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I fear this will be the year welfare becomes warfare

ANYONE trying to lose weight knows that having the right incentive is crucial.

Some cut out the chips and booze for health reasons, others for the sake of appearance. I'll bet the last of the profiteroles, however, that nothing concentrates the mind faster than the prospect of bitter hardship.

Under a new scheme being proposed by Conservative-led Westminster Council, anyone who is overweight and refuses to go to exercise classes could have their housing and council tax benefits cut. In short, if the porkers don't lose the beef they will lose the pounds in other ways. You've heard of the Atkins diet; this is the Dickens plan.

That is unfair to the great prosecutor of social injustice; he would likely reject the notion of such a scheme as too far-fetched, even by the harsh standards of Victorian days. As one GP said of the Westminster plan: "When I was first told about this I thought it was a joke."

It will continue to be a funny old world, but not for some, next Tuesday when the Commons debates whether to impose a 1%, three-year cap on certain working-age benefits and tax credits. As any passing toddler will note, 1% is below the current inflation rate of 2.7%. As such, the cap is a blatantly provocative move by a Coalition Government setting out to make 2013 the year when welfare becomes the subject of warfare.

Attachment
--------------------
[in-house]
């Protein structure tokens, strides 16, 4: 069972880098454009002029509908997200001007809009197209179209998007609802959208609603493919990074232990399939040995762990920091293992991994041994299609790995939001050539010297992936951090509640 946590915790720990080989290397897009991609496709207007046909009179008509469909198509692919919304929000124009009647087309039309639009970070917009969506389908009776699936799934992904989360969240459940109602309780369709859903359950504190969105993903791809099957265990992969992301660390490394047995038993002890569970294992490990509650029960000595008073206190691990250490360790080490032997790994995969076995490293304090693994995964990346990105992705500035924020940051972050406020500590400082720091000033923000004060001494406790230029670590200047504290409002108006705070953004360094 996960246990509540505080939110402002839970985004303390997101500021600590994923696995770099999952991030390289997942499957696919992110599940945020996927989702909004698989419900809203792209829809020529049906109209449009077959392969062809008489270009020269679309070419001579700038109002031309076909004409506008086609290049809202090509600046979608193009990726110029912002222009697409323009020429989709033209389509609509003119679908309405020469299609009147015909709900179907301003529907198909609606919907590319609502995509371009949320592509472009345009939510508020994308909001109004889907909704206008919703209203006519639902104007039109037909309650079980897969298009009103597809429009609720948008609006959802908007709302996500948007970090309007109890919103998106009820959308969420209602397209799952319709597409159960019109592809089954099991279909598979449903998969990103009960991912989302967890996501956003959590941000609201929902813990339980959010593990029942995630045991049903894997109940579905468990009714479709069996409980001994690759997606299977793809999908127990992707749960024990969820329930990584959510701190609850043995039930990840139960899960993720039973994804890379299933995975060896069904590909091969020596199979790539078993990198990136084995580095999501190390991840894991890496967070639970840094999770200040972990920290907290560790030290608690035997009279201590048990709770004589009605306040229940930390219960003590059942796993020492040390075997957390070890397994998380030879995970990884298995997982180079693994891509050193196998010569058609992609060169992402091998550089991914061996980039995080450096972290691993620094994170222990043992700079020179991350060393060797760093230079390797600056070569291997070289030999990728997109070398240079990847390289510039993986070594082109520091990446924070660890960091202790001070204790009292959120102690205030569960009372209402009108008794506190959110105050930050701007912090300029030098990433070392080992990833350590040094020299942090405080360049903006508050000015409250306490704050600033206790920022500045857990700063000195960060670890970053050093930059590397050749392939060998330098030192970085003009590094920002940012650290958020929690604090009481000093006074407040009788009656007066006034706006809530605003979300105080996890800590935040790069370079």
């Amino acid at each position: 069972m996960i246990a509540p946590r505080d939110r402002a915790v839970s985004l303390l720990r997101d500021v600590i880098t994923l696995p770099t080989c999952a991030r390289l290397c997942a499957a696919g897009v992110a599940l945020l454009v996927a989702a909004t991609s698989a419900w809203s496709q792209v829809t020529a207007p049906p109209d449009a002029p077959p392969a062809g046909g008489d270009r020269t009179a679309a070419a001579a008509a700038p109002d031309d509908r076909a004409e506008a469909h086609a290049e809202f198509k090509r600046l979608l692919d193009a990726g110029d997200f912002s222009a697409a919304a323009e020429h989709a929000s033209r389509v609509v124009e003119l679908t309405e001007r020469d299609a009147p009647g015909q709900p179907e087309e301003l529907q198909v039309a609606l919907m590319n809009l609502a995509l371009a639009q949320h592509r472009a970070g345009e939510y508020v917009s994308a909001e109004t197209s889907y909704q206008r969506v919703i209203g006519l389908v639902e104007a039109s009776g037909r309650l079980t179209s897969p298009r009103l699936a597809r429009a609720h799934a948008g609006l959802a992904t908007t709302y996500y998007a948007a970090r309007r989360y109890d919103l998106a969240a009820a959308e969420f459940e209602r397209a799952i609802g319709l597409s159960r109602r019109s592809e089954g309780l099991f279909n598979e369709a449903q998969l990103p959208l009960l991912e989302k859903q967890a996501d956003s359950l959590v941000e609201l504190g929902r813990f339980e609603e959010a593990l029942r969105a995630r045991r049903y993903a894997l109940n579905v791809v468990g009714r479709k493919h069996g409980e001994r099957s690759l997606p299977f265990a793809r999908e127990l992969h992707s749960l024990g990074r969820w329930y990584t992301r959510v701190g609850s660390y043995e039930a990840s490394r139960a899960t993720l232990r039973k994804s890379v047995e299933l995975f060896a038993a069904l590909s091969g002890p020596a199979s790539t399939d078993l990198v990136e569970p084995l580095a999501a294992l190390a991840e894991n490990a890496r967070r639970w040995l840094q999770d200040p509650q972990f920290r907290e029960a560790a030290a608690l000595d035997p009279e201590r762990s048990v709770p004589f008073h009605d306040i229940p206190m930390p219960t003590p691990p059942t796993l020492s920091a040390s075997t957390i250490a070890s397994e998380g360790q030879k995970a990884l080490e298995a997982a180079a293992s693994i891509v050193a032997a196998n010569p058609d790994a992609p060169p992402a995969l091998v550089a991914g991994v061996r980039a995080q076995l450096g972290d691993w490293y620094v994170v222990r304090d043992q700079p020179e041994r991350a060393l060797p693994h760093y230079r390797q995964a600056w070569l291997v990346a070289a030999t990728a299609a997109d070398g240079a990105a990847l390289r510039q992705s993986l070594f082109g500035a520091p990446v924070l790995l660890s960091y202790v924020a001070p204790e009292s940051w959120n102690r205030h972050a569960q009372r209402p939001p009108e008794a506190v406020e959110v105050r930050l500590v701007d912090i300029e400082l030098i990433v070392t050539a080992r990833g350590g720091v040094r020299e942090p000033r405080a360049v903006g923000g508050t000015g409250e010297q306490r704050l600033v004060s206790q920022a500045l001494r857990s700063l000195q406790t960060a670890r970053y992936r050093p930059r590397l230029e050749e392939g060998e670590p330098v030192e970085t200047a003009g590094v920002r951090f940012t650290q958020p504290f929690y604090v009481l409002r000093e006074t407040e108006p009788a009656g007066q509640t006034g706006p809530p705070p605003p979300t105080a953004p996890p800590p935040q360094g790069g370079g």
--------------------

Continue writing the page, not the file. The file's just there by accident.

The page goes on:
Working neighbour, getting up in the cold and dark, will look unto the closed blinds of their benefits-claiming neighbour and ponder the unfairness of life. Benefits officers will look unto claimants and invite them in for friendly chats more regularly. Politician will bellow unto politician about who is really helping the poor. If you want peace and harmony in 2013, join a choir.

The image of the "closed blinds" was used by the Chancellor, George Osborne, in his speech to the Conservative Party conference last year. Earlier in the same speech he reissued the party's "we are all in this together" declaration. We are not going to get through the economic downturn as a country, said Mr Osborne, if we set one group against another, if we divide, denounce and demonise. Yet ever since he left the podium his party has been doing precisely that to benefit claimants.

Iain Duncan Smith, the Work and Pensions Secretary and sometime visitor to Easterhouse (think Frankie Vaughan without the moonlight), has had a positively Stakhanovite start to 2013, issuing figure after figure in support of the cap on benefits and tax credits. The latest stats dropped into media in-boxes this week. According to the DWP, unemployment benefits have risen by 20% over the last five years, while private sector wages have gone up by 12%.

Wrong figures, says Labour, which prefers to look at the picture from 2002. In the last 10 years, the party calculates, benefits have gone up by 32% and average earnings 36%.